Holiday Pie Tips With Tish Boyle

Patrick interviews Tish Boyle. Tish is the Managing Editor of Pastry Arts Magazine, an experienced food writer, pastry chef and recipe developer. She is also an award winning cookbook... See More

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Holiday Pie Tips With Tish Boyle Holiday Pie Tips With Tish Boyle

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Patrick interviews Tish Boyle. Tish is the Managing Editor of Pastry Arts Magazine, an experienced food writer, pastry chef and recipe developer. She is also an award winning cookbook author, having written 10 cookbooks specializing in desserts! Tish is a graduate of Smith College and La Varenne École de Cuisine in Paris. Her adventures include being a cook on a barge traveling the canals of Burgundy and Bordeaux, a caterer, pastry chef and food stylist for advertising. Tish was also an Associate Editor at Good Housekeeping Magazine and a freelance recipe developer for several food companies and magazines. In today’s Podcast, Tish shares 10 Amazing Tips on making Holiday Pies at home!

Pumpkin Pie with Maple Whipped Cream and Sugared Pumpkin Seeds
Makes 8 servings

Pie Crust:
1 1/3 cups (174 g/6.2 oz) all-purpose flour
1/4 teaspoon (1.6 g/0.06 oz) salt
8 tablespoons (113 g/4 oz) unsalted butter, cut into 1/2-inch chunks and frozen
1 ½ teaspoons (7 g/0.25 oz) apple cider vinegar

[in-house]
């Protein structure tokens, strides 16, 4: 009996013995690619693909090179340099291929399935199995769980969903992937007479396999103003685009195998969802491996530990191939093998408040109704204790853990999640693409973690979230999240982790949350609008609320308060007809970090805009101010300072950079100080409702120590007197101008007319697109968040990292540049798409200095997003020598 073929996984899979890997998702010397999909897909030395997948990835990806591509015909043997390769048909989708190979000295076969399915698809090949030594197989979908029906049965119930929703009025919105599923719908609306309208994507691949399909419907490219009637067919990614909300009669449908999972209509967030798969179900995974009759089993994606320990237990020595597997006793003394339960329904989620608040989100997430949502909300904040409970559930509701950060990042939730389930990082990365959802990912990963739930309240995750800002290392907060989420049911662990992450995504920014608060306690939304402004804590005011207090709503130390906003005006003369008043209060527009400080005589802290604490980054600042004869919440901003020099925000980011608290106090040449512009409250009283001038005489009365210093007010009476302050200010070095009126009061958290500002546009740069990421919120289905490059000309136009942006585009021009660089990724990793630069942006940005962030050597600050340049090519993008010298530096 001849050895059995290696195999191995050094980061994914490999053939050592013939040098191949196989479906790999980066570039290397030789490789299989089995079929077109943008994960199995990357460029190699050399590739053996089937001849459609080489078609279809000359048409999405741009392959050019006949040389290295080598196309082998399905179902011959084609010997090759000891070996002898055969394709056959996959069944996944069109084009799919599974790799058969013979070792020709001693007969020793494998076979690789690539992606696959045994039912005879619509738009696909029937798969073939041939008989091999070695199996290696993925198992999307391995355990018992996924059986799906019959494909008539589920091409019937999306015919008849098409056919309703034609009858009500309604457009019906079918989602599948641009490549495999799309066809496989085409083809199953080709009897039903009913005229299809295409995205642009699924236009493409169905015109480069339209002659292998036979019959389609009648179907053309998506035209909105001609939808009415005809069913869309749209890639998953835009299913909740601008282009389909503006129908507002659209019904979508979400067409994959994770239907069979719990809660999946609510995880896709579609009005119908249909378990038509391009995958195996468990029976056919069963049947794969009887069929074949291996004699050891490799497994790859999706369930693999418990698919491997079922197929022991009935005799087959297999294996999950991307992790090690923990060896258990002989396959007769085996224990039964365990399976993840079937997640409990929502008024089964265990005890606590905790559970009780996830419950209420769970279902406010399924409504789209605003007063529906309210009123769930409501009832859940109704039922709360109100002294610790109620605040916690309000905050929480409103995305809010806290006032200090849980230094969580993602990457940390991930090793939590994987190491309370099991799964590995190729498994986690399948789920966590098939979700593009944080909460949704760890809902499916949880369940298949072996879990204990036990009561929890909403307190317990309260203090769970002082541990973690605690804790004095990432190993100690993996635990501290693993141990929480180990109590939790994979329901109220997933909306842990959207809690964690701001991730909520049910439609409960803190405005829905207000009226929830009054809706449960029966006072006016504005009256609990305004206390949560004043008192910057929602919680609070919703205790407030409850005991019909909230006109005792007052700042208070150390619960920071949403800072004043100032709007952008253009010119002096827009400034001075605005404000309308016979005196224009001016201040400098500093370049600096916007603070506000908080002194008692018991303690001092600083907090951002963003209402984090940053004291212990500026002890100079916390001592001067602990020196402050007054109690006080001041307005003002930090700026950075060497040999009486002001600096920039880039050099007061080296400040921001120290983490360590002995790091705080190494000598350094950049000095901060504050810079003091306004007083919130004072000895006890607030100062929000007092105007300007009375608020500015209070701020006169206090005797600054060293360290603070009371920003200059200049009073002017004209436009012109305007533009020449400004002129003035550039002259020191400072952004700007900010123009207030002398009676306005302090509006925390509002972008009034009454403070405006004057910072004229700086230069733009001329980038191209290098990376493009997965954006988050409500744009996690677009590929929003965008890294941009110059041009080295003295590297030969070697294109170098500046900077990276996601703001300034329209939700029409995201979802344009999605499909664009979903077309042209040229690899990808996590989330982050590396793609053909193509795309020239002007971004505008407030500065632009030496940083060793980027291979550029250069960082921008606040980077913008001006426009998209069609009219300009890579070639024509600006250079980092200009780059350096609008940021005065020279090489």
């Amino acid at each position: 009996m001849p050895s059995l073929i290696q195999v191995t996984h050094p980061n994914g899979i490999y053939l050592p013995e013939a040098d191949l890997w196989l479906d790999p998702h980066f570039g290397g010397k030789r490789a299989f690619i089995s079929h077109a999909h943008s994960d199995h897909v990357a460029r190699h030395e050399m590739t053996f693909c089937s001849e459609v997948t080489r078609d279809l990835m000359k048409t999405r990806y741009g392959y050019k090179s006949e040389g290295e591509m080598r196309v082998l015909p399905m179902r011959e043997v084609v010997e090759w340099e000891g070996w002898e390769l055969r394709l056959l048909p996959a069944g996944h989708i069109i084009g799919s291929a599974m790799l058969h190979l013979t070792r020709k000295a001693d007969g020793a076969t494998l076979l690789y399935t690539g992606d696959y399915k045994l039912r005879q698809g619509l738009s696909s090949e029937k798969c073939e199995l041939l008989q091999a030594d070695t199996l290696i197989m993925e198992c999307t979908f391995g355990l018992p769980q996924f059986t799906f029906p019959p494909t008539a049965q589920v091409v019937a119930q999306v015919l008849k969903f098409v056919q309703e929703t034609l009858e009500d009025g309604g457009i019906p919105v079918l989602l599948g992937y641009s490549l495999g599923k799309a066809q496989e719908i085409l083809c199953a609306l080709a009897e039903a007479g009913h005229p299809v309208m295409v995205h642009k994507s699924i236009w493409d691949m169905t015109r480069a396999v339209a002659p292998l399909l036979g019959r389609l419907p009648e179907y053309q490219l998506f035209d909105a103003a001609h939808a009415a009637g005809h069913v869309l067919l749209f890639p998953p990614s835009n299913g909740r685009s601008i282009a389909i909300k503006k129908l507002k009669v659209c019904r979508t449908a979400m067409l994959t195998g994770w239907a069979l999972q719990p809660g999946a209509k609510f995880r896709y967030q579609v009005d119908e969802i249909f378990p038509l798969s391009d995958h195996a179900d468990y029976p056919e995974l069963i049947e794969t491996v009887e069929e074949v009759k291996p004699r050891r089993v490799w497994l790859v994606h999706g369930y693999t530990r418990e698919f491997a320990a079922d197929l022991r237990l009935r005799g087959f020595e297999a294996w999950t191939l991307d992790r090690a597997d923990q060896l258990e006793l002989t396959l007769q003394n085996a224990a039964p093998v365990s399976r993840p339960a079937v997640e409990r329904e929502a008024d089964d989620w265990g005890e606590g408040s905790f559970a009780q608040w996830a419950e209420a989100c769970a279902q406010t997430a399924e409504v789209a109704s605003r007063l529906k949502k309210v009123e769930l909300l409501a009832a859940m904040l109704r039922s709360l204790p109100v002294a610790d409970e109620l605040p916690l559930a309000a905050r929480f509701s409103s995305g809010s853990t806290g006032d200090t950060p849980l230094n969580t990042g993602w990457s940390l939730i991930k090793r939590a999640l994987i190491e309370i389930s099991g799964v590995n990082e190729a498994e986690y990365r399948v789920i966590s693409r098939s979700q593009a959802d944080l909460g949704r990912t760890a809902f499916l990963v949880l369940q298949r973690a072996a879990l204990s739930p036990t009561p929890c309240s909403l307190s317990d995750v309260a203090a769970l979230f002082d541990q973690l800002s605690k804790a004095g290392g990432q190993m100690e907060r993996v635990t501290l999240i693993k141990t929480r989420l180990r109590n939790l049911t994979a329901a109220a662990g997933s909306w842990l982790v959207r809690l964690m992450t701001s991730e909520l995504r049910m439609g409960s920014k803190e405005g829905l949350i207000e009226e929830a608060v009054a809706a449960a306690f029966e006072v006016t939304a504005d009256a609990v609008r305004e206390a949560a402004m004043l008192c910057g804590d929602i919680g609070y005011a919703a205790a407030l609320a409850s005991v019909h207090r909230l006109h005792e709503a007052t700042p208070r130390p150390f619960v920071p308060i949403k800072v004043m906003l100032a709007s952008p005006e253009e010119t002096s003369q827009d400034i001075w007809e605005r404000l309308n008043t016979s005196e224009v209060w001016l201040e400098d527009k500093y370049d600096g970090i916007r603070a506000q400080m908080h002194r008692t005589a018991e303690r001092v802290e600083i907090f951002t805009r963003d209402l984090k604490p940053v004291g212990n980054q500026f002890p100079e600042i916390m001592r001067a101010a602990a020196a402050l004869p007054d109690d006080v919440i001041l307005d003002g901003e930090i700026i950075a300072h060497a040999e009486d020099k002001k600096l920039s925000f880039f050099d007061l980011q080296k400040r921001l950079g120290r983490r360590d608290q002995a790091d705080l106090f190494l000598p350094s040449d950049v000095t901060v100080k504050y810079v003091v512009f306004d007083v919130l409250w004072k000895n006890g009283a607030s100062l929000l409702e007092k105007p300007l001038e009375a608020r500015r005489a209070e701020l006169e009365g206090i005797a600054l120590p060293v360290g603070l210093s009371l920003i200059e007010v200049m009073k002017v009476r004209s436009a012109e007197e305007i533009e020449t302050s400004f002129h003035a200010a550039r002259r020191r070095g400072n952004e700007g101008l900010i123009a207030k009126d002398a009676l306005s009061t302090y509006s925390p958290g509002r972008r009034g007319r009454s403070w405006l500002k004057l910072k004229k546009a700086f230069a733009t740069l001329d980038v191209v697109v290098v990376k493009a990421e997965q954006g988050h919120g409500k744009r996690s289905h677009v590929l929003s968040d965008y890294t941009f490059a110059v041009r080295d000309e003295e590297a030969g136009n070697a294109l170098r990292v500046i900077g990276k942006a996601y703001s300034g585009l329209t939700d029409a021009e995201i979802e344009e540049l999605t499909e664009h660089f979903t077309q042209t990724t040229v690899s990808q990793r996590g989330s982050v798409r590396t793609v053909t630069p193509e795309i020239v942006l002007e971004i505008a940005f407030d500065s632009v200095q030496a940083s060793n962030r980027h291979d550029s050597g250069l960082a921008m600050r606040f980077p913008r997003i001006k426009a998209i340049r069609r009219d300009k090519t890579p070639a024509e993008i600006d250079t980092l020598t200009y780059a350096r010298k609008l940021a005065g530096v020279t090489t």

3 to 4 tablespoons (44-59 g/1.5-2 oz) ice water

Pumpkin Filling:
3 eggs, lightly beaten
1 ¾ cups (425 g/15 oz) unsweetened canned (or homemade) pumpkin puree (I like Libby’s)
3/4 cup (174 g/6.13 oz) heavy cream
½ cup (121 g/4.26 oz) whole milk
½ cup (100 g/3.5 oz) granulated sugar
1/2 cup (108 g/3.8 oz) firmly packed dark brown sugar
2 teaspoons vanilla extract
1/2 teaspoon salt
1 1/2 teaspoons ground cinnamon
1/4 teaspoon ground ginger
1/4 teaspoon ground nutmeg
1/4 teaspoon ground allspice
1/8 teaspoon ground cloves

Sugared Pumpkin Seeds:
1/2 cup (2.5 oz/70 g) hulled raw pumpkin seeds
1 large egg white
Pinch of salt
2 tablespoons (25 g/.88 oz) granulated sugar
1/8 teaspoon ground cinnamon

Maple Whipped Cream:
1 cup (232 g/8.18 oz) heavy cream
2 tablespoons (40 g) maple syrup
1/2 teaspoon vanilla extract
1/4 teaspoon natural maple extract
Pinch of ground cinnamon

Make the dough for the crust:
1. Place the flour and salt in a food processor fitted with the metal chopping blade and pulse on and off until combined. Scatter the butter pieces over the flour mixture. Pulse the machine on and off until the mixture resembles coarse meal. Add the vinegar and 3 tablespoons of the ice water and process until the mixture just starts to come together. (If the dough seems dry, add the remaining 1 tablespoon water as necessary.)
2. Turn the dough out onto a work surface and shape into a thick disk. Wrap the disk in plastic wrap and chill for at least 1 hour (or up to 3 days).

Roll out the crust:
3. Lightly flour a large work surface. Place the unwrapped dough disk on the floured surface and sprinkle some flour over it. Roll the dough from the center out in every direction, flouring the work surface as necessary to prevent sticking. You want a round about 1/8 inch or slightly less thick and about 3 inches greater in diameter than the pie pan you are using.